Religion & Beliefs

The Torah’s Not Just a Metaphor — But Creationism Still Sucks

Jewcy’s own Peter Bebergal has a nice long article over at Nextbook about the religious ramifications of Creationism, and anything that limits the Bible to literalism. His point, basically, is that besides the dangerous negative effect that creationism has on … Read More

By / May 29, 2008

Jewcy’s own Peter Bebergal has a nice long article over at Nextbook about the religious ramifications of Creationism, and anything that limits the Bible to literalism. His point, basically, is that besides the dangerous negative effect that creationism has on science and people’s understanding of the world, it also limits the Bible to a historical account of the world, instead of a story with limitless metaphorical possibilities and implications. Creationism disallows some of the deeper and more transcendent understandings of the Bible. I have two problems with Bebergal’s critique. The first is that historical events can have metaphorical implications. If the Bible is a literal account of the world’s history, that doesn’t make any of its metaphors any less potent.  It might even lend them some credibility to them. If the world really was overrun by a huge flood, with only one family and a boatload of animals surviving, that would certainly serve to teach us a lesson or two about behavior, reward and punishment, and what it means to be a human entrusted with restarting a frightening venture. Having a generally literal understanding of the Bible doesn’t preclude us from adding commentary, or another level of meaning that can be relevant to our lives. Second, the Bible is not all stories.  Much of it is a presentation of a legal system, which does certainly have metaphorical implications, but which is also clearly presented as a literal guidebook for life. Here are things we can and cannot eat. People we can and cannot marry. Here are rules for warfare, for farming, and domestic life. These things can be understood metaphorically, but for millennia Jews have understood them to be commandments, not just metaphors designed to get us thinking about the world around us and our place in it.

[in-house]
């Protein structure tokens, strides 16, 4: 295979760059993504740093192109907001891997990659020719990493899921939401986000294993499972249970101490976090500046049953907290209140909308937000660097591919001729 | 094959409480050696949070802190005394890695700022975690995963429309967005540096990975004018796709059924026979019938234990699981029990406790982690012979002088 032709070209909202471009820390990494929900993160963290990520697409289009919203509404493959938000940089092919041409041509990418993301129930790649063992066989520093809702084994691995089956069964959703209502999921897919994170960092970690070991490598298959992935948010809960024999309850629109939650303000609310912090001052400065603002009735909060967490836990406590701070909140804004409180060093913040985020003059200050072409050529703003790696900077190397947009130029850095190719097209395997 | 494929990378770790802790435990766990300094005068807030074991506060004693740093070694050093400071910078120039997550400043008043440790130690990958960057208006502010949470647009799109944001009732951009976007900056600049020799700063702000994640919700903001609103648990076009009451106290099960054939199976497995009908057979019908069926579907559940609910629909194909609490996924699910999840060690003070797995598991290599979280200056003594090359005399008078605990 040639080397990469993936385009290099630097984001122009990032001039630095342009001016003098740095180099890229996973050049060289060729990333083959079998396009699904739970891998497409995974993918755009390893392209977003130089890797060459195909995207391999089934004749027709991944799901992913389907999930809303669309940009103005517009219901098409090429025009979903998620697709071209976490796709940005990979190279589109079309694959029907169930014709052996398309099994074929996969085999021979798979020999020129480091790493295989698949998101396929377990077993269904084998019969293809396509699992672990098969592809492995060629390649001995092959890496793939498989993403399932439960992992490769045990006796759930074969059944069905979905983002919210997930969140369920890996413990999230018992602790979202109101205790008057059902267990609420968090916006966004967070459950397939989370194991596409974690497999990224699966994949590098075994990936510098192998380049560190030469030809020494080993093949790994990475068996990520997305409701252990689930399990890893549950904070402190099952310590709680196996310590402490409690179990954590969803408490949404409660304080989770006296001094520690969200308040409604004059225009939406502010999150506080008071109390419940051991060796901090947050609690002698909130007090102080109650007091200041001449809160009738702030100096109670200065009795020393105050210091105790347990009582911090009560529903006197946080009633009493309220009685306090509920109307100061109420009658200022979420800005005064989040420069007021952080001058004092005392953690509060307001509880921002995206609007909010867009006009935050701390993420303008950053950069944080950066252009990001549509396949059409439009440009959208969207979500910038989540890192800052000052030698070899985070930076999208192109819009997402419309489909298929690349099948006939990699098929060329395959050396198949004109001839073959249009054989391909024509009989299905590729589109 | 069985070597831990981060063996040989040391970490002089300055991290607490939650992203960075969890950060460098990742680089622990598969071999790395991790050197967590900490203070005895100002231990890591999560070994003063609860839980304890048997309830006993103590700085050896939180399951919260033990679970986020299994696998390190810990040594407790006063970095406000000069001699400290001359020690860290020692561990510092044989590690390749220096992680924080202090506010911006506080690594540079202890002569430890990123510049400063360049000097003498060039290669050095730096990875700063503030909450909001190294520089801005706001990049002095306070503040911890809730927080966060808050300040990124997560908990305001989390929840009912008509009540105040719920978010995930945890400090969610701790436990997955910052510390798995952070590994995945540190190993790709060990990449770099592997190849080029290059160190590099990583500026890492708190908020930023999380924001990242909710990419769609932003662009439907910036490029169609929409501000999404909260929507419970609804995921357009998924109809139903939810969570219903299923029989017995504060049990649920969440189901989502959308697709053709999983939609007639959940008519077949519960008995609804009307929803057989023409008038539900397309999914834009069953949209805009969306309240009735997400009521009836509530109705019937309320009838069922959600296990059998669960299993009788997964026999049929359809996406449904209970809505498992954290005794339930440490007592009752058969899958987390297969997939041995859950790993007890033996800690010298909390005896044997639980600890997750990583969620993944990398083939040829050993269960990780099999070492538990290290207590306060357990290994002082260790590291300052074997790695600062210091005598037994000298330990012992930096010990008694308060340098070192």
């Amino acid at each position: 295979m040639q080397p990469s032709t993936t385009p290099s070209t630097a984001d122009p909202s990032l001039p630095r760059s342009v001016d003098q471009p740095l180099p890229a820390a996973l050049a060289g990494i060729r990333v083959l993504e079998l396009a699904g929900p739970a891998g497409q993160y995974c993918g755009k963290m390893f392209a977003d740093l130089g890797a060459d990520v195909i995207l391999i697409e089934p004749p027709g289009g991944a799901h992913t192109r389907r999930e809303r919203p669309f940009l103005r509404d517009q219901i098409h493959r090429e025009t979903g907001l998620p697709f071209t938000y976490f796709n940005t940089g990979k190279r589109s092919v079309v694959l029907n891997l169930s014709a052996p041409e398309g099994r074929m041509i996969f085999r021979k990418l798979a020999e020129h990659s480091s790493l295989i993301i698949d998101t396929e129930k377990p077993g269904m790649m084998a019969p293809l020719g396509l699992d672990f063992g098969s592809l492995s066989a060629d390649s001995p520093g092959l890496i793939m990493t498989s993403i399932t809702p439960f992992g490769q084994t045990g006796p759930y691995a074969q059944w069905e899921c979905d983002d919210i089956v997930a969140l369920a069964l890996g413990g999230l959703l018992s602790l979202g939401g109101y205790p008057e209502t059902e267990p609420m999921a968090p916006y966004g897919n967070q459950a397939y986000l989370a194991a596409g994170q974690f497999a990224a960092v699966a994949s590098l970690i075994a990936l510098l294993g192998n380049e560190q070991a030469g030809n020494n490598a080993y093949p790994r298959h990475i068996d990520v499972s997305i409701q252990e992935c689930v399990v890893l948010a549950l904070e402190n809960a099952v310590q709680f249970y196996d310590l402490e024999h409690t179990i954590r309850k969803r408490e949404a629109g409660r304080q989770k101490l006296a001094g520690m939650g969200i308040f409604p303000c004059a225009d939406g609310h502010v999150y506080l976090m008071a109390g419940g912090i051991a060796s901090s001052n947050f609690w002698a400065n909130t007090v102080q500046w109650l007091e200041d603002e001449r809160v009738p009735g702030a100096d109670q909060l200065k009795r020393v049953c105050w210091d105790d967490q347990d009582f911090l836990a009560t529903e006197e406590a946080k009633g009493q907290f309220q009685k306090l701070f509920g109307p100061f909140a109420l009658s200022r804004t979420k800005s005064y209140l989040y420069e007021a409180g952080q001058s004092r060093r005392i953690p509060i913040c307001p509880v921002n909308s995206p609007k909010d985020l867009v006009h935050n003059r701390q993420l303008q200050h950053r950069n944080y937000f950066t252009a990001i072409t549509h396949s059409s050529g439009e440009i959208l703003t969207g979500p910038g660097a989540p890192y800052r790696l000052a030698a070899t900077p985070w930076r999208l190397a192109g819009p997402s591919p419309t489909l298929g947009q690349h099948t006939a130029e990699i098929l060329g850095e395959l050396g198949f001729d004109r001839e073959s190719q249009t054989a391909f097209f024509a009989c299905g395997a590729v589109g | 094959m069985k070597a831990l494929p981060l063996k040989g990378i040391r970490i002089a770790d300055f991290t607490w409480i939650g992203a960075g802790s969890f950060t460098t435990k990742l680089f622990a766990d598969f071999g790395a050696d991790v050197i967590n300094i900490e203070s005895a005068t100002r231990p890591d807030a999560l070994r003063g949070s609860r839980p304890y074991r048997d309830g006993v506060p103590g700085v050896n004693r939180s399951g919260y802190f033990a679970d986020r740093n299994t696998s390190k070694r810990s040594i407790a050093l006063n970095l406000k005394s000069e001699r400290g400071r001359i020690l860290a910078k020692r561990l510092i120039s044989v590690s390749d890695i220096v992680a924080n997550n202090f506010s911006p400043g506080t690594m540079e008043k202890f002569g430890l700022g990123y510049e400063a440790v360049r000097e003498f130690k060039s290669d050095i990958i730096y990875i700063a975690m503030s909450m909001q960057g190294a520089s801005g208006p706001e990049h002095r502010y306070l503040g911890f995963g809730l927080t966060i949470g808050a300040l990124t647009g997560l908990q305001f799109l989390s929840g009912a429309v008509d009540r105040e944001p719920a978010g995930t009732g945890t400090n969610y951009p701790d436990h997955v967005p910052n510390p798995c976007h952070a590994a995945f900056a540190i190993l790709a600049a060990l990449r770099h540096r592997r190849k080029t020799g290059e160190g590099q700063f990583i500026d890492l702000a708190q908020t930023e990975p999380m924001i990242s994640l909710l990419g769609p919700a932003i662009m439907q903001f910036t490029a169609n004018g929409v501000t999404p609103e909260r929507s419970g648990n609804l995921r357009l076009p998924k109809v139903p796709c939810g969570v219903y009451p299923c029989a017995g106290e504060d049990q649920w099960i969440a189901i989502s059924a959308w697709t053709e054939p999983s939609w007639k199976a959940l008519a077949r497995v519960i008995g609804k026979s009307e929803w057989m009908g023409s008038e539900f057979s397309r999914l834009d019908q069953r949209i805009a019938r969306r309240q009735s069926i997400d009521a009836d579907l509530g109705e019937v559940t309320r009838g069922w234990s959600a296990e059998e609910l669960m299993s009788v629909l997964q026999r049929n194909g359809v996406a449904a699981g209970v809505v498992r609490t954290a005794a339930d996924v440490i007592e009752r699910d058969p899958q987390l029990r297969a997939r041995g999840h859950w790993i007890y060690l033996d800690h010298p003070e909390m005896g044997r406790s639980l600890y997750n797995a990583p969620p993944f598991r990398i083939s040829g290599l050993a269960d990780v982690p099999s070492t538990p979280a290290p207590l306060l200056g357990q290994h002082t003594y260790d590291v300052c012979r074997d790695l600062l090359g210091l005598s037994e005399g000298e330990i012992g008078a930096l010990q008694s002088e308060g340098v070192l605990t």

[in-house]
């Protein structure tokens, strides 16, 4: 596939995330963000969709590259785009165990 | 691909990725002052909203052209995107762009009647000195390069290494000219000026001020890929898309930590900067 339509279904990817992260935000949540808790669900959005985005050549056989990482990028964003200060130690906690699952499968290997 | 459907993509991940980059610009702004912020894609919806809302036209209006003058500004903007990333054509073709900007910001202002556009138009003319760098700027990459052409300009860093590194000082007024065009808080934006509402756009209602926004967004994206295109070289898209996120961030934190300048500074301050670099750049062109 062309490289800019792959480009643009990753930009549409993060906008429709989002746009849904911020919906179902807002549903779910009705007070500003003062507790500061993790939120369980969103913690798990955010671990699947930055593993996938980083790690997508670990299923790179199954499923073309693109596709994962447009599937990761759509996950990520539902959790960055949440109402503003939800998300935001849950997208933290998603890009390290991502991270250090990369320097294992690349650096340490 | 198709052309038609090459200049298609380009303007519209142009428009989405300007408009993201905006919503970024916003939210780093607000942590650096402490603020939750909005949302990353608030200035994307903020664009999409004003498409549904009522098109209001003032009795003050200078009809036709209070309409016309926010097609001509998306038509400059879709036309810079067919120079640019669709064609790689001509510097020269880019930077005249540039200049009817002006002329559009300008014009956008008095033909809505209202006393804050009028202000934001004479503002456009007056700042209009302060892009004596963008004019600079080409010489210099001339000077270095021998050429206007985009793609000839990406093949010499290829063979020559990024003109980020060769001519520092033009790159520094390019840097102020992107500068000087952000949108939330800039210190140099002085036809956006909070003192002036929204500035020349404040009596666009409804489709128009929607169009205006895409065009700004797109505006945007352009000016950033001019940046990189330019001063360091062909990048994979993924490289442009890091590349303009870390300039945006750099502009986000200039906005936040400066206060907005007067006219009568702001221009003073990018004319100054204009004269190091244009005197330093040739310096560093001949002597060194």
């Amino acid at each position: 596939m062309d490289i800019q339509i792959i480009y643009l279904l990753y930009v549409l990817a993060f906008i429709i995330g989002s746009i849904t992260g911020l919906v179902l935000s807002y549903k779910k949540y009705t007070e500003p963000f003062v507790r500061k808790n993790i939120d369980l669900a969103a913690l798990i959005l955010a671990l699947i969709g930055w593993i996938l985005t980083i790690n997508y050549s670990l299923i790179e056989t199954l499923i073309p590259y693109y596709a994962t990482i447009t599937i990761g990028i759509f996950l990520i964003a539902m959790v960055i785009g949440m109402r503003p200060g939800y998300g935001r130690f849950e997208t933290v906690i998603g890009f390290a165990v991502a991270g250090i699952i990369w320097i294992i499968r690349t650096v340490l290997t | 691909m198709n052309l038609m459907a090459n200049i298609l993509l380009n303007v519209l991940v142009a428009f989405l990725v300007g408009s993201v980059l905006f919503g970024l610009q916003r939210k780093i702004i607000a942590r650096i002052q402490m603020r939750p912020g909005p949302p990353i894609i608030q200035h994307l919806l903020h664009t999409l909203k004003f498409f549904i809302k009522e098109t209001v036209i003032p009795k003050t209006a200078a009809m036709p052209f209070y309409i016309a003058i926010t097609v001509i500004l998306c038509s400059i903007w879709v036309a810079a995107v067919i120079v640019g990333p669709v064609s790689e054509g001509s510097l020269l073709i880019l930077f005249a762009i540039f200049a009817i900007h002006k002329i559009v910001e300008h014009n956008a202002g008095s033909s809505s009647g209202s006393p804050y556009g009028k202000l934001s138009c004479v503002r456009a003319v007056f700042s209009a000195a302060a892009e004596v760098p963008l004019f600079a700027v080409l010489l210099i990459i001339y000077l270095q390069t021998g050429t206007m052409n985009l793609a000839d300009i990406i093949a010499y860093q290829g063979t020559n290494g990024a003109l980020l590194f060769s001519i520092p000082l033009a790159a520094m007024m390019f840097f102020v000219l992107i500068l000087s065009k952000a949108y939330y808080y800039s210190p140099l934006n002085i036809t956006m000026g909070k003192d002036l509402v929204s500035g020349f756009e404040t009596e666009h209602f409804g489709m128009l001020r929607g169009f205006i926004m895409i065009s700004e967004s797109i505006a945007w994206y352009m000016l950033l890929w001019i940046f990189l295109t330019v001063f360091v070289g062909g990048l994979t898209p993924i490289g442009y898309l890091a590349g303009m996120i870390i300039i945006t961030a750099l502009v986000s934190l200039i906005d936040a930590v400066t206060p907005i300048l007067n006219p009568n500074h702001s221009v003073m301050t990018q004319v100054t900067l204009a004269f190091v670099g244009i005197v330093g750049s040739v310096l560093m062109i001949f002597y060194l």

Understanding the story of creation as a metaphor concerning responsibility, partnership, and ecology is all well and good. But if you understand the commandment ‘Do not murder’ as anything other than what it seems to mean on its face, you’re being intentionally obtuse. I don’t go in for Creationism or Intelligent Design. I love Judaism and Torah, and I believe in God but I’m embarrassed by the conduct of many religious people in the face of hard science. Like Bebergal I’m looking for something that can jive my religious convictions with Jewish text, but for me it needs to be more than a metaphor.